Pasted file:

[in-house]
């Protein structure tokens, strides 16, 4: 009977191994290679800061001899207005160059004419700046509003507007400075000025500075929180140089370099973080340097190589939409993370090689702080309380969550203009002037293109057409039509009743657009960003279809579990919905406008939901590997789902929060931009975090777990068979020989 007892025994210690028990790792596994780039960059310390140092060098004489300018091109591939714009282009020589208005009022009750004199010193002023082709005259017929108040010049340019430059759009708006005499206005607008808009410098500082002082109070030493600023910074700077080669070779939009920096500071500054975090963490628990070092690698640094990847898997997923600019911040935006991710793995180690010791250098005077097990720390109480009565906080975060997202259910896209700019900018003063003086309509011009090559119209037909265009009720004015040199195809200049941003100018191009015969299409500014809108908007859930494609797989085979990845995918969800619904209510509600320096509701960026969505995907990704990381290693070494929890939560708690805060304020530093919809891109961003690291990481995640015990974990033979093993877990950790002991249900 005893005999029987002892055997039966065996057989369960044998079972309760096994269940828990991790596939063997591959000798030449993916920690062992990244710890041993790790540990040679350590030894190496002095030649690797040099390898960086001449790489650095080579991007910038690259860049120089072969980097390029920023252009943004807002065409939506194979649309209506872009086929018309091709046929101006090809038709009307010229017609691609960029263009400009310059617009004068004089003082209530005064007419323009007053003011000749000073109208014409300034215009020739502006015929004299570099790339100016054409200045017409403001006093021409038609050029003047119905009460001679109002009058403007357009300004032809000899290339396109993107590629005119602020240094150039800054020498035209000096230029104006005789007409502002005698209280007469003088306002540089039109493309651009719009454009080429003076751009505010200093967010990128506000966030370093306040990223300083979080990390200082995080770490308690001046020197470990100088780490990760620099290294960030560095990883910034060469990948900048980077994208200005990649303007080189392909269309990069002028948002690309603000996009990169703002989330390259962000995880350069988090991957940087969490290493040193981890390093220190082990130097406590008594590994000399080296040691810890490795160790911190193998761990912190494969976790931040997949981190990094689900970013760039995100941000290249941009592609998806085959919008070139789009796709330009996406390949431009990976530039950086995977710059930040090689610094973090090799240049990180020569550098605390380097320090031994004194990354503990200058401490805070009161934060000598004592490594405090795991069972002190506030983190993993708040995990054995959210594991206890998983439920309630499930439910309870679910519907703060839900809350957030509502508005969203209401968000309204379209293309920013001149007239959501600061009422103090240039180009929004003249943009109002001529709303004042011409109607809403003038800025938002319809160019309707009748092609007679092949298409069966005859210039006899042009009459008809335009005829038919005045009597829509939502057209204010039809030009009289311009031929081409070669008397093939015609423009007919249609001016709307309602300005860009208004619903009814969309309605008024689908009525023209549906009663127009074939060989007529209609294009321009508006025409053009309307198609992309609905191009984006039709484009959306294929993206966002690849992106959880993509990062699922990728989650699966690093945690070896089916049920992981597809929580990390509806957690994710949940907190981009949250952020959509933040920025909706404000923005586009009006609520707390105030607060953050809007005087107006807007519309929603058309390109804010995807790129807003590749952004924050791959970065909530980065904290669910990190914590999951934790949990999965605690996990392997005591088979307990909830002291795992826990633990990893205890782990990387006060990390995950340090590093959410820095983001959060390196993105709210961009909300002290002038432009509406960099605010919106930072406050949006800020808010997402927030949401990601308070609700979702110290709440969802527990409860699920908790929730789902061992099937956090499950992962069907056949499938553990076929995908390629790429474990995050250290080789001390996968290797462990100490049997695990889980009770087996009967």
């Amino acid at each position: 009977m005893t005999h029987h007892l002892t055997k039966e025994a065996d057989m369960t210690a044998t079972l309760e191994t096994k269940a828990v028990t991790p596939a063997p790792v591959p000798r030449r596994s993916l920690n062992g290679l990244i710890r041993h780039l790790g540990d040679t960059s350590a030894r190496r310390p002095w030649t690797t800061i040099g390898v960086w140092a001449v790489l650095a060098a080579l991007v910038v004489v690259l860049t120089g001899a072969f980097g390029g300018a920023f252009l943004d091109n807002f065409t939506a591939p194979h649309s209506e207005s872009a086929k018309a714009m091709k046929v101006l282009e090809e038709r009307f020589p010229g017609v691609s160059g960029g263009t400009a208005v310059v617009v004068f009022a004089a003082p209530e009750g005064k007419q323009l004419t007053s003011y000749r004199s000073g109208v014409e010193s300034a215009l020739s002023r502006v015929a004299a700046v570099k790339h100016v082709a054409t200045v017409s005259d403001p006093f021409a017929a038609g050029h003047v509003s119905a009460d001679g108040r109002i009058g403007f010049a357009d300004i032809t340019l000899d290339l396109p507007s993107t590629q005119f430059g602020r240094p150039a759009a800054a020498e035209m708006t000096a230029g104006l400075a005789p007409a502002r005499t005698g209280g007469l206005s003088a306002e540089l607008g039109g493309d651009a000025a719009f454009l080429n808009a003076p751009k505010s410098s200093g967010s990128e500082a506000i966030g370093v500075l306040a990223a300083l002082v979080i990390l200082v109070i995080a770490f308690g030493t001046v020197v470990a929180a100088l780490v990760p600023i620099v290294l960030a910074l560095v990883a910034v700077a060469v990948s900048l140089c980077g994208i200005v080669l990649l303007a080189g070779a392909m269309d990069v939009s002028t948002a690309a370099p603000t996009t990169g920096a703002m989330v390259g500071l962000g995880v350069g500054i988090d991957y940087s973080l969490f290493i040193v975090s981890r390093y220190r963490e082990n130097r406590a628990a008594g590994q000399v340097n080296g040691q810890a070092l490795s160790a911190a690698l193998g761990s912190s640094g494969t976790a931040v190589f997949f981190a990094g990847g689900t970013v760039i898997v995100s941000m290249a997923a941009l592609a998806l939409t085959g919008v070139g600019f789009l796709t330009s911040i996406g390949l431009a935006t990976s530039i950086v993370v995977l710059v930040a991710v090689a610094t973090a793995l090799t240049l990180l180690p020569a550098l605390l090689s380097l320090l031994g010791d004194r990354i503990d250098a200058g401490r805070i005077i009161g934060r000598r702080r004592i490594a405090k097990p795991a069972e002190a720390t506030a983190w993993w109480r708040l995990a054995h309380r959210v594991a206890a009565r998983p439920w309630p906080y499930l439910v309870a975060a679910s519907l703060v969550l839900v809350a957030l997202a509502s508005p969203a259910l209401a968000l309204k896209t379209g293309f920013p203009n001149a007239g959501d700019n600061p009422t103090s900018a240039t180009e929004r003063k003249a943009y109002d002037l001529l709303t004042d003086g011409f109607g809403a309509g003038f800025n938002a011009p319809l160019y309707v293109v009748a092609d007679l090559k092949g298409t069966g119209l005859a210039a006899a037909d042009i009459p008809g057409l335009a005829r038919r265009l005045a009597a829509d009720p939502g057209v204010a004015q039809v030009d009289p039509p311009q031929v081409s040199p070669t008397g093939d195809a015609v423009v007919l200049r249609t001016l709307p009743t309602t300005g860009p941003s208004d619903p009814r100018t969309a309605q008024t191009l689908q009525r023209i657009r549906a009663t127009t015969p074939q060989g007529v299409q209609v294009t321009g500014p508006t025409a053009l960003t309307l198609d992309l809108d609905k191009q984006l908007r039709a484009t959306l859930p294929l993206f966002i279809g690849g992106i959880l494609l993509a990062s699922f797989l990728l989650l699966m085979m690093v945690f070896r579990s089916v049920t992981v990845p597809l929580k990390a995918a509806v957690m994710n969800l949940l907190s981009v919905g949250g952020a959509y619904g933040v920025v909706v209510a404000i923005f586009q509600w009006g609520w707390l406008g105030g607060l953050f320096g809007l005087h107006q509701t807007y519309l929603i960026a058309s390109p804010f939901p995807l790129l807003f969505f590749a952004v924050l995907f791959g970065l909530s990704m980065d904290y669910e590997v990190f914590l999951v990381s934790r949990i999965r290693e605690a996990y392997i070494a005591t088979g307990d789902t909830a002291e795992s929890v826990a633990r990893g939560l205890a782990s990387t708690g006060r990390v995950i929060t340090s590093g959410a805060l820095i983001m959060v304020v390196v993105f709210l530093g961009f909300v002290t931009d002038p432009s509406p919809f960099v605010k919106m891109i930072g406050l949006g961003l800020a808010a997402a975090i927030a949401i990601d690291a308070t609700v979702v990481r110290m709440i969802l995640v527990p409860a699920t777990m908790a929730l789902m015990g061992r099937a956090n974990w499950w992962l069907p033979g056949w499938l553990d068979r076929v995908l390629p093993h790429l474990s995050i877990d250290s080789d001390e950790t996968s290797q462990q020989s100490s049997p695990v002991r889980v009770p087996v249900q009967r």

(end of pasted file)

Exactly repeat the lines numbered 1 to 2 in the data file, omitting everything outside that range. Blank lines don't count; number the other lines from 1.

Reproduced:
[in-house]
């Protein structure tokens, strides 16, 4: 009977191994290679800061001899207005160059004419700046509003507007400075000025500075929180140089370099973080340097190589939409993370090689702080309380969550203009002037293109057409039509009743657009960003279809579990919905406008939901590997789902929060931009975090777990068979020989 007892025994210690028990790792596994780039960059310390140092060098004489300018091109591939714009282009020589208005009022009750004199010193002023082709005259017929108040010049340019430059759009708006005499206005607008808009410098500082002082109070030493600023910074700077080669070779939009920096500071500054975090963490628990070092690698640094990847898997997923600019911040935006991710793995180690010791250098005077097990720390109480009565906080975060997202259910896209700019900018003063003086309509011009090559119209037909265009009720004015040199195809200049941003100018191009015969299409500014809108908007859930494609797989085979990845995918969800619904209510509600320096509701960026969505995907990704990381290693070494929890939560708690805060304020530093919809891109961003690291990481995640015990974990033979093993877990950790002991249900 005893005999029987002892055997039966065996057989369960044998079972309760096994269940828990991790596939063997591959000798030449993916920690062992990244710890041993790790540990040679350590030894190496002095030649690797040099390898960086001449790489650095080579991007910038690259860049120089072969980097390029920023252009943004807002065409939506194979649309209506872009086929018309091709046929101006090809038709009307010229017609691609960029263009400009310059617009004068004089003082209530005064007419323009007053003011000749000073109208014409300034215009020739502006015929004299570099790339100016054409200045017409403001006093021409038609050029003047119905009460001679109002009058403007357009300004032809000899290339396109993107590629005119602020240094150039800054020498035209000096230029104006005789007409502002005698209280007469003088306002540089039109493309651009719009454009080429003076751009505010200093967010990128506000966030370093306040990223300083979080990390200082995080770490308690001046020197470990100088780490990760620099290294960030560095990883910034060469990948900048980077994208200005990649303007080189392909269309990069002028948002690309603000996009990169703002989330390259962000995880350069988090991957940087969490290493040193981890390093220190082990130097406590008594590994000399080296040691810890490795160790911190193998761990912190494969976790931040997949981190990094689900970013760039995100941000290249941009592609998806085959919008070139789009796709330009996406390949431009990976530039950086995977710059930040090689610094973090090799240049990180020569550098605390380097320090031994004194990354503990200058401490805070009161934060000598004592490594405090795991069972002190506030983190993993708040995990054995959210594991206890998983439920309630499930439910309870679910519907703060839900809350957030509502508005969203209401968000309204379209293309920013001149007239959501600061009422103090240039180009929004003249943009109002001529709303004042011409109607809403003038800025938002319809160019309707009748092609007679092949298409069966005859210039006899042009009459008809335009005829038919005045009597829509939502057209204010039809030009009289311009031929081409070669008397093939015609423009007919249609001016709307309602300005860009208004619903009814969309309605008024689908009525023209549906009663127009074939060989007529209609294009321009508006025409053009309307198609992309609905191009984006039709484009959306294929993206966002690849992106959880993509990062699922990728989650699966690093945690070896089916049920992981597809929580990390509806957690994710949940907190981009949250952020959509933040920025909706404000923005586009009006609520707390105030607060953050809007005087107006807007519309929603058309390109804010995807790129807003590749952004924050791959970065909530980065904290669910990190914590999951934790949990999965605690996990392997005591088979307990909830002291795992826990633990990893205890782990990387006060990390995950340090590093959410820095983001959060390196993105709210961009909300002290002038432009509406960099605010919106930072406050949006800020808010997402927030949401990601308070609700979702110290709440969802527990409860699920908790929730789902061992099937956090499950992962069907056949499938553990076929995908390629790429474990995050250290080789001390996968290797462990100490049997695990889980009770087996009967």